In 1993, about three years into the planting of Heartland Vineyard Church, when we were about 100 people meeting in the Chalet Center basement, a group of leaders spent a day together and constructed a mission statement.

Heartland Vineyard Church exists for the purpose of equipping an army of fully devoted disciples who extend the Kingdom of God as they experience and express the compassion and truth of the Lord Jesus.

That mission statement has stood for twenty years and we are still seeking to accomplish this mission.

Years later, the Lord gave us more definition as to what a disciple looked like. For the past several weeks, I’ve been discussion the characteristics of a disciple. God showed up the metaphor of a hand with five fingers, each finger representing a characteristic of a fully devoted disciple.

The pointer finger represented worship. Since the beginning, our church has purposed to be a people of intimate, sincere and enthusiastic worshippers. We want to sing songs and then live lives that speak of our love for God our Father and His Son, Jesus Christ.

The middle finger, the longest finger on the hand represented compassion driven outreach. We have always wanted to be what some church leaders might call a “missional” church. A “missional” church does not measure results based on how many people come to the church on Sundays. Rather, a “missional” church measures results based on how many people leave the church on Sundays, prepared to spread the Kingdom of God into their neighborhoods by acts of love, praying for the sick, encouraging the broken-hearted, preaching the wonderful message of the gospel. This happens, as we stay alert to opportunities and remain restfully available to the leading of the Holy Spirit.

Today, I want to discuss the ring finger. It is the finger on which I wear my wedding band. It speaks of a commitment to express love. That’s why the ring finger represents the characteristic in a disciples life of being willing to roll up their sleeves and enter into hands on, Spirit led ministry. Hands-on, Spirit-led ministry. This is one of the most unique aspects of the disciples we are raising up in Heartland Vineyard Church. On numerous occasions, Jesus reached out his hand and touched lepers, the blind and deaf, the loveless, the lonely and the broken. Jesus was a hands-on minister. He didn’t stand afar from people. He stepped up into their lives and placed his hands on them.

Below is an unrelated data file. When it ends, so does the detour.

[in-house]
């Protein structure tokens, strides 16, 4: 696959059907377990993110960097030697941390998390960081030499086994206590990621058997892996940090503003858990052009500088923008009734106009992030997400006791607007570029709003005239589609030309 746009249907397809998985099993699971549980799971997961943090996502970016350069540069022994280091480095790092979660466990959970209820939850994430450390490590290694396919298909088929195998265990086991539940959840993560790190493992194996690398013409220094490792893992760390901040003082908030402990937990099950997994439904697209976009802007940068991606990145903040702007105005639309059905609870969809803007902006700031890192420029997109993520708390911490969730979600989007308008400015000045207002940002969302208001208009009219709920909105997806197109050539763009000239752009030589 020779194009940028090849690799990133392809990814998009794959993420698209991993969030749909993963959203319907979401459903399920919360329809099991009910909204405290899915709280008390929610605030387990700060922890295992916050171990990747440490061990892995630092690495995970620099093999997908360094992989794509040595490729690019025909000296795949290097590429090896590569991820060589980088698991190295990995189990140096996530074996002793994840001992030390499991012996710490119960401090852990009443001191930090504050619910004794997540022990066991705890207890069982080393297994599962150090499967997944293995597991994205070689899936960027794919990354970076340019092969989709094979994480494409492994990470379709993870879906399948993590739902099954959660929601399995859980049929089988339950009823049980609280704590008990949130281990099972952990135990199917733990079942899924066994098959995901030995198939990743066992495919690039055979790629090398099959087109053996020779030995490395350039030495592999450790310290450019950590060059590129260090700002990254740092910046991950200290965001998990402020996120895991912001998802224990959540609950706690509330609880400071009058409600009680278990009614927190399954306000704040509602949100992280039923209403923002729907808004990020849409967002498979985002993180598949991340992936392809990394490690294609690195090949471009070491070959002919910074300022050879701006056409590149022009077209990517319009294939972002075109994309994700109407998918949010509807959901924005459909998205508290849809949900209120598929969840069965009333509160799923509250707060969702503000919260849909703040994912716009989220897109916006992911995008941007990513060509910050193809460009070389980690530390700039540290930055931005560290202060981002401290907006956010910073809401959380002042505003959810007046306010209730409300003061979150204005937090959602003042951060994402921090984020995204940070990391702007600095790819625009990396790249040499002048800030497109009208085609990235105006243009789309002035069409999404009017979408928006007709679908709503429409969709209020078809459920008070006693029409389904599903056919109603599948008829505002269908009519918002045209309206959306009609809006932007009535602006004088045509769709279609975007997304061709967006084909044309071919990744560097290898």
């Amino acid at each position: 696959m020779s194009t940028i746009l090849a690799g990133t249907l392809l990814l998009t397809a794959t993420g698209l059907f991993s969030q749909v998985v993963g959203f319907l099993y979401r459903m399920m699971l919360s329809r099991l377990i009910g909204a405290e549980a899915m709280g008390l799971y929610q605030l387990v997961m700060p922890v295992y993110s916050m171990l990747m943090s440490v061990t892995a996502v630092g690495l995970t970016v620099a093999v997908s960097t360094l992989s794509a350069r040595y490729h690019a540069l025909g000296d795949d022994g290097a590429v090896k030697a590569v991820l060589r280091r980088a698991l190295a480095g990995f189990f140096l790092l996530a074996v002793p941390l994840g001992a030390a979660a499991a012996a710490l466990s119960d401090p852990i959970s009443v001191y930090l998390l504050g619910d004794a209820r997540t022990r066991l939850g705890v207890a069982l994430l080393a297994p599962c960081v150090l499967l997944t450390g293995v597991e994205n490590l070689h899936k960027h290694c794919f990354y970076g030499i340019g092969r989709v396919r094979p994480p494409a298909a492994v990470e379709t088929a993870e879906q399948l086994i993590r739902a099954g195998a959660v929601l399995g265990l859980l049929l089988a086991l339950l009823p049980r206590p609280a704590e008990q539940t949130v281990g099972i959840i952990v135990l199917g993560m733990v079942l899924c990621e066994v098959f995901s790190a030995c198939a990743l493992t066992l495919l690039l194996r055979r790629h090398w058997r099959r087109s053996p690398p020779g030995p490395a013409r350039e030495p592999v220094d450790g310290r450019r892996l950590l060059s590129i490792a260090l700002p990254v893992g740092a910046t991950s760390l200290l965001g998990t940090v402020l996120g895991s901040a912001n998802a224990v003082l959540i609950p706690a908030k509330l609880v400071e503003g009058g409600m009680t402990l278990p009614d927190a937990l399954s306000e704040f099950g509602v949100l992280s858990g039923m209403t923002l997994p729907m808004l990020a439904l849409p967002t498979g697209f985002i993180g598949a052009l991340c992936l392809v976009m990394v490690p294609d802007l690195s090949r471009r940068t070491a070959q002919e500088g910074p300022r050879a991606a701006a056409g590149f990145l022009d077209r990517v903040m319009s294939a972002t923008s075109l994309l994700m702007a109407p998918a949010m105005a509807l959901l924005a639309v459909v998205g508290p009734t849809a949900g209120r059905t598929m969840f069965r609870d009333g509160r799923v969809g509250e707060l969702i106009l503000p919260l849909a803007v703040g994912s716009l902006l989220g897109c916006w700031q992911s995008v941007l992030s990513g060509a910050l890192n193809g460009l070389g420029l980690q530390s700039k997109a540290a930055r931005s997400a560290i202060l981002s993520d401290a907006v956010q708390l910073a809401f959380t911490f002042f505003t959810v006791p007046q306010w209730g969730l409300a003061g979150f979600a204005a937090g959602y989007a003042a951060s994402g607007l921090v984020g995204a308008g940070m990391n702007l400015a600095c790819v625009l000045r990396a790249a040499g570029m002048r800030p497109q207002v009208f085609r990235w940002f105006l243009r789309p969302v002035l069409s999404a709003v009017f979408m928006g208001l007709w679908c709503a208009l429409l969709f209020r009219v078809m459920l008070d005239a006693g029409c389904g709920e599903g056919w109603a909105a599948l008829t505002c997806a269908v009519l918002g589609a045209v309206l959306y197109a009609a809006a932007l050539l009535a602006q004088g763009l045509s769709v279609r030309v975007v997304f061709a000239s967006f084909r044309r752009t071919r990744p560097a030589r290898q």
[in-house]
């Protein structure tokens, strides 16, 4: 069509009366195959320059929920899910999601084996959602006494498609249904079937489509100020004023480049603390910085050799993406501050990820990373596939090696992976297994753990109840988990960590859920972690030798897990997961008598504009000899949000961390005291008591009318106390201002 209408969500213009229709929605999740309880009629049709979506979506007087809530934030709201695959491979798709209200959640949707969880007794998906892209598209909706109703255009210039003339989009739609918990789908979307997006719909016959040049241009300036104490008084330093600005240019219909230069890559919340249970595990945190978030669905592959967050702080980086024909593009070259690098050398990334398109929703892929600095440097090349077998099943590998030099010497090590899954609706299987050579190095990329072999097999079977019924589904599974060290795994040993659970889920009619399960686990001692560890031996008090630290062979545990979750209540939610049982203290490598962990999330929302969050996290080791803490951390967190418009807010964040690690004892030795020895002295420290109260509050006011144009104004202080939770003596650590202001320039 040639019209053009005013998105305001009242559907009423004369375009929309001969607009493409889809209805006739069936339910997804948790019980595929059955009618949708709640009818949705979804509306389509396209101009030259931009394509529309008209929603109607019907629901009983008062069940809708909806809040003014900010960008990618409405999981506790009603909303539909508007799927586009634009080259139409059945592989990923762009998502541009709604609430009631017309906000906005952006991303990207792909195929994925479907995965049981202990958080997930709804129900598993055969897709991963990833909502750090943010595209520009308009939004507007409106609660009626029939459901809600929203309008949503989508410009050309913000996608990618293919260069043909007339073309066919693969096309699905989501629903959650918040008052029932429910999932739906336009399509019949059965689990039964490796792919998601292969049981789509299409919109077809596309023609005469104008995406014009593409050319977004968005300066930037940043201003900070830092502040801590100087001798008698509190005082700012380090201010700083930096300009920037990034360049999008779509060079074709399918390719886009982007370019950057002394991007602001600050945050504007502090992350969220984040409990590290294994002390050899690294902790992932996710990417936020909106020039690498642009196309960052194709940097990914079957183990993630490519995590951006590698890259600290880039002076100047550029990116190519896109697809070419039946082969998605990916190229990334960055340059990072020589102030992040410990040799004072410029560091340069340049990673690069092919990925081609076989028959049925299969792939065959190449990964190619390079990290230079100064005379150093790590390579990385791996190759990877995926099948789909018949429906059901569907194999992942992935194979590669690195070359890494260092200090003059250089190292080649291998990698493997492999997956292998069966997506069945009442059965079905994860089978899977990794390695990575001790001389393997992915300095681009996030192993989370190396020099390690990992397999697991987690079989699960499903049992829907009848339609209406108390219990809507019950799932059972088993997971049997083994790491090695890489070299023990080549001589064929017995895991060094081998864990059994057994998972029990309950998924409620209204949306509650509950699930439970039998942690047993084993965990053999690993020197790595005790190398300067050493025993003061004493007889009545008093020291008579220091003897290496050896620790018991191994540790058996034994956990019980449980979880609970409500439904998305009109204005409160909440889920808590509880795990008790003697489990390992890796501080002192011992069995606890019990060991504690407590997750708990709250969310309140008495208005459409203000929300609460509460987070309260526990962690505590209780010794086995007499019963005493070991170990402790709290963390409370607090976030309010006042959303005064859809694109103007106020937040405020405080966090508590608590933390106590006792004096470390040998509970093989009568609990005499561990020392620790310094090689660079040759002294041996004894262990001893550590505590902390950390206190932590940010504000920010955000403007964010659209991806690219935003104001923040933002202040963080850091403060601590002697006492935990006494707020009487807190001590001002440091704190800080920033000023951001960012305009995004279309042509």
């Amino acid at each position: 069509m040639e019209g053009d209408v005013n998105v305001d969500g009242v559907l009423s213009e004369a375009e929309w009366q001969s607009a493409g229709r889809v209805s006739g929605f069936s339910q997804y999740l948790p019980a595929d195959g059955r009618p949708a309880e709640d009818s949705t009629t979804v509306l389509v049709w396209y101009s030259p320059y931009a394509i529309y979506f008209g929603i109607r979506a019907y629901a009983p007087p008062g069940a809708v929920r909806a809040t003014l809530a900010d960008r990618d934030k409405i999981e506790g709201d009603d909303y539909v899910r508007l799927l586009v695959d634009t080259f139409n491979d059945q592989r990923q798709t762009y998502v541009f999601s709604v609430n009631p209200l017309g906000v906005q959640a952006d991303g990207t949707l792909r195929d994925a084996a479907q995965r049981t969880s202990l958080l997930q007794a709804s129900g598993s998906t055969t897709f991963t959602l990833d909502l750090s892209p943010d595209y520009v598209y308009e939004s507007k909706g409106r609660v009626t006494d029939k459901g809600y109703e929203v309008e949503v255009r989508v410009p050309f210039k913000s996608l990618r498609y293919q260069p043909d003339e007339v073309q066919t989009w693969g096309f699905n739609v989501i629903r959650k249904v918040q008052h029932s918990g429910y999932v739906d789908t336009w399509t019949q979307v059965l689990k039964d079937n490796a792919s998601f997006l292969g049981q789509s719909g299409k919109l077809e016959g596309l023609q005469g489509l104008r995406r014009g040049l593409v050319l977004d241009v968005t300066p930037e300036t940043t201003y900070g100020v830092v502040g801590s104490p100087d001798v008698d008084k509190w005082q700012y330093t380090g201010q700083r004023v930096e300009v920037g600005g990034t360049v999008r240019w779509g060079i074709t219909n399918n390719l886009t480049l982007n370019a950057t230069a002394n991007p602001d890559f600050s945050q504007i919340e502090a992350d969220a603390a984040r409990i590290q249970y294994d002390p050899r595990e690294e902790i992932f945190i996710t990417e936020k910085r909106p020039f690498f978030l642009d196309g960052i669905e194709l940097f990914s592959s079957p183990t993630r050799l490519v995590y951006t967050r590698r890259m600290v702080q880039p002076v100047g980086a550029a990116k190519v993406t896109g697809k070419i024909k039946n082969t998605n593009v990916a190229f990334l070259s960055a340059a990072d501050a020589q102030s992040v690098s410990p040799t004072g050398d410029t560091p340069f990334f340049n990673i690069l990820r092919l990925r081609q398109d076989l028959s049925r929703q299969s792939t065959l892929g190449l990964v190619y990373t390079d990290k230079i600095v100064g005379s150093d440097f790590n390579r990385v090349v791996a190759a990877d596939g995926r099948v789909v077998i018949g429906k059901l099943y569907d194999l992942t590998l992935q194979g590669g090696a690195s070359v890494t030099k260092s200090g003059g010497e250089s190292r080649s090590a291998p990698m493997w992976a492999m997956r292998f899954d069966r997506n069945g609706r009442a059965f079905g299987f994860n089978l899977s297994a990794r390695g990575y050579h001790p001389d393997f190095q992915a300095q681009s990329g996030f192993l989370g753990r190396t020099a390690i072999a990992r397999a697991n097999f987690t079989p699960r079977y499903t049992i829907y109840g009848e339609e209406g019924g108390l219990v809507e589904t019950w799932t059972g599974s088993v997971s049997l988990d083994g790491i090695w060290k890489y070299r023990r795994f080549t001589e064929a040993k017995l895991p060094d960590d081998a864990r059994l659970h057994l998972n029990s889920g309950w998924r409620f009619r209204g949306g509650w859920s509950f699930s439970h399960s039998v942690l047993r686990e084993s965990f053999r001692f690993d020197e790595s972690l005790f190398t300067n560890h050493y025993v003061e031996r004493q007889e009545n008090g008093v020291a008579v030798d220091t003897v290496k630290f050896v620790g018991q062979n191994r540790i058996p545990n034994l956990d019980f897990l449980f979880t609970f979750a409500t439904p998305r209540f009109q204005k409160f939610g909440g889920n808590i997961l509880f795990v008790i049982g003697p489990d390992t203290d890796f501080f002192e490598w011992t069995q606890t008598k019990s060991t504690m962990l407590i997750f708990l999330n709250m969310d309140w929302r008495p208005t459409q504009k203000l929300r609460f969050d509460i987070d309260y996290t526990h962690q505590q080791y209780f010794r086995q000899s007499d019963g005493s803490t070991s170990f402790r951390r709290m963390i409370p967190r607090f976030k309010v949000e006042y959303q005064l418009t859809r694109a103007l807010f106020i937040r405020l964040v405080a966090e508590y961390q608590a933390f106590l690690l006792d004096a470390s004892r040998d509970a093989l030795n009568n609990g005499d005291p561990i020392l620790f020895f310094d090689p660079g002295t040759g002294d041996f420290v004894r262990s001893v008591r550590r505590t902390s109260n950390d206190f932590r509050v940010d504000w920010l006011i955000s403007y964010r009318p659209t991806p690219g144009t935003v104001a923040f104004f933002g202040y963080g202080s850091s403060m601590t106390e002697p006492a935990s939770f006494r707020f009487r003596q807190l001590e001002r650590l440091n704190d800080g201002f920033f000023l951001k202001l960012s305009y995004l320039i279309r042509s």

A few years ago, I was shopping for lettuce at Hy-Vee grocery store. As I was trying to select the best head of lettuce so my wife would be proud of me, I noticed a man looking over the tomatoes. As I glanced at him, I could see swollen, red eyes and a face that looked pained. I stepped toward him and said, “Are you feeling well?” He replied, “No, I’ve been sick for a few weeks and can’t seem to shake this.” Without thinking too deeply I asked, “Could I pray for you?” He looked at me for a moment, trying to size me up and then said, “Sure, why not?” I then asked, “Could I place my hand on your shoulder as I pray for you?” In a whisper he said, “Are you going to pray here and now?” I said, “Yes, is that OK?” In a moment, I had my hand resting on his shoulder and I began to ask God the Father to touch this man and heal him of his illness.

It was simple, it was clear and it was certainly hands-on and I hope Spirit-led. I prayed for about 20 seconds and then I asked him, “Do you feel any better?” He was now bolder to speak because everyone had now left the fresh vegetable section due to the prayer meeting happening in front of the tomatoes. The man said, “I think I do feel better.” I gave him a wave and said, “I believe God will completely heal you.” And with that, the man said one more thing. He said, “Thanks so much!”

Several things happened all at once in the tomato section of Hy-Vee grocery store. I was stretched out of my comfort zone, a man received pray for an illness and there was not doubt, he knew that all this happened because of God’s love.

Some of the most powerful words in your vocabulary are, “Can I pray for you now?” Does it take courage? Yes. Does it make you feel a bit uncomfortable at first? Again, yes. Are you extending the Kingdom of God? Absolutely!

John Wimber, the founding pastor of the Vineyard Church movement once asked this question, “How do you spell faith?” His answer, “R-I-S-K.”

Take a few of those. I promise you won’t die. In fact, you will find it is good for you.